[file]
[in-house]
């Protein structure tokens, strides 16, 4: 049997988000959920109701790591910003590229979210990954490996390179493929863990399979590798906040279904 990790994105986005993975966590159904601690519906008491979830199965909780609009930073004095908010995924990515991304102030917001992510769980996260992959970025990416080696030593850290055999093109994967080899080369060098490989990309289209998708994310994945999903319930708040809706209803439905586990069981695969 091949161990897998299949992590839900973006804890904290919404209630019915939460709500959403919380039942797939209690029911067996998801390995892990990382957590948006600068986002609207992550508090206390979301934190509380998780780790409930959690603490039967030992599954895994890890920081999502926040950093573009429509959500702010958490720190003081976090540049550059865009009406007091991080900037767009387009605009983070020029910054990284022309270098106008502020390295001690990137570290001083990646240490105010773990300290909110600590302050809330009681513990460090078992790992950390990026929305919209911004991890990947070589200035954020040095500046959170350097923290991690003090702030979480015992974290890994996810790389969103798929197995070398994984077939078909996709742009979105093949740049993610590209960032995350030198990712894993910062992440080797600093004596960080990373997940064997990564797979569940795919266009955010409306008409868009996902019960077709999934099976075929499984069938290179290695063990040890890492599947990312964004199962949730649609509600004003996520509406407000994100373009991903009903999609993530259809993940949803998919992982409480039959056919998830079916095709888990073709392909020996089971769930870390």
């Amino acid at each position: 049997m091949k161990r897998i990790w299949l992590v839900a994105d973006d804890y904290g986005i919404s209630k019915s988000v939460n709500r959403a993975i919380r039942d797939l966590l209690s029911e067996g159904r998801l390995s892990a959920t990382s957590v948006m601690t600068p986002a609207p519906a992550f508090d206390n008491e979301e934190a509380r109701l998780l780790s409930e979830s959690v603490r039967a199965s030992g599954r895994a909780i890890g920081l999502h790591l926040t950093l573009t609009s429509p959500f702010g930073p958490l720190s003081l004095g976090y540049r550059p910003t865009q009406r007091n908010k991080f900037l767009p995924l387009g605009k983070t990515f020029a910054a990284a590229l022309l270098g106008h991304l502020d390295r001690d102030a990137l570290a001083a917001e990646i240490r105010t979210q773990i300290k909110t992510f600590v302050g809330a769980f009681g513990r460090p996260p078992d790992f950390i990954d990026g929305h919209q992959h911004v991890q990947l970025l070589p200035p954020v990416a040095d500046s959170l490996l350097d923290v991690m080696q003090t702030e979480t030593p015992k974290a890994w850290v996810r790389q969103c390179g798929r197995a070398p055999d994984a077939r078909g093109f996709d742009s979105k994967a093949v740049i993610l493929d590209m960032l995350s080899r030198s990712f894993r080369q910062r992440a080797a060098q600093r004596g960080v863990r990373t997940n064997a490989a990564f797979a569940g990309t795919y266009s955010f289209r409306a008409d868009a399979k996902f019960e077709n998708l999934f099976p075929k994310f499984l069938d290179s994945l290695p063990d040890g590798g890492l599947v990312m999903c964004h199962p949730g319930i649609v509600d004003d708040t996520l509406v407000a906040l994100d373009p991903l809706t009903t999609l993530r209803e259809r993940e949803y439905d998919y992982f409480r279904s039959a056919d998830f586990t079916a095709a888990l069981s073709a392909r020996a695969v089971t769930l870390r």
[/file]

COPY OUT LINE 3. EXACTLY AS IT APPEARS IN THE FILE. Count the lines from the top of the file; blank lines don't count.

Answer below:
């Amino acid at each position: 049997m091949k161990r897998i990790w299949l992590v839900a994105d973006d804890y904290g986005i919404s209630k019915s988000v939460n709500r959403a993975i919380r039942d797939l966590l209690s029911e067996g159904r998801l390995s892990a959920t990382s957590v948006m601690t600068p986002a609207p519906a992550f508090d206390n008491e979301e934190a509380r109701l998780l780790s409930e979830s959690v603490r039967a199965s030992g599954r895994a909780i890890g920081l999502h790591l926040t950093l573009t609009s429509p959500f702010g930073p958490l720190s003081l004095g976090y540049r550059p910003t865009q009406r007091n908010k991080f900037l767009p995924l387009g605009k983070t990515f020029a910054a990284a590229l022309l270098g106008h991304l502020d390295r001690d102030a990137l570290a001083a917001e990646i240490r105010t979210q773990i300290k909110t992510f600590v302050g809330a769980f009681g513990r460090p996260p078992d790992f950390i990954d990026g929305h919209q992959h911004v991890q990947l970025l070589p200035p954020v990416a040095d500046s959170l490996l350097d923290v991690m080696q003090t702030e979480t030593p015992k974290a890994w850290v996810r790389q969103c390179g798929r197995a070398p055999d994984a077939r078909g093109f996709d742009s979105k994967a093949v740049i993610l493929d590209m960032l995350s080899r030198s990712f894993r080369q910062r992440a080797a060098q600093r004596g960080v863990r990373t997940n064997a490989a990564f797979a569940g990309t795919y266009s955010f289209r409306a008409d868009a399979k996902f019960e077709n998708l999934f099976p075929k994310f499984l069938d290179s994945l290695p063990d040890g590798g890492l599947v990312m999903c964004h199962p949730g319930i649609v509600d004003d708040t996520l509406v407000a906040l994100d373009p991903l809706t009903t999609l993530r209803e259809r993940e949803y439905d998919y992982f409480r279904s039959a056919d998830f586990t079916a095709a888990l069981s073709a392909r020996a695969v089971t769930l870390r």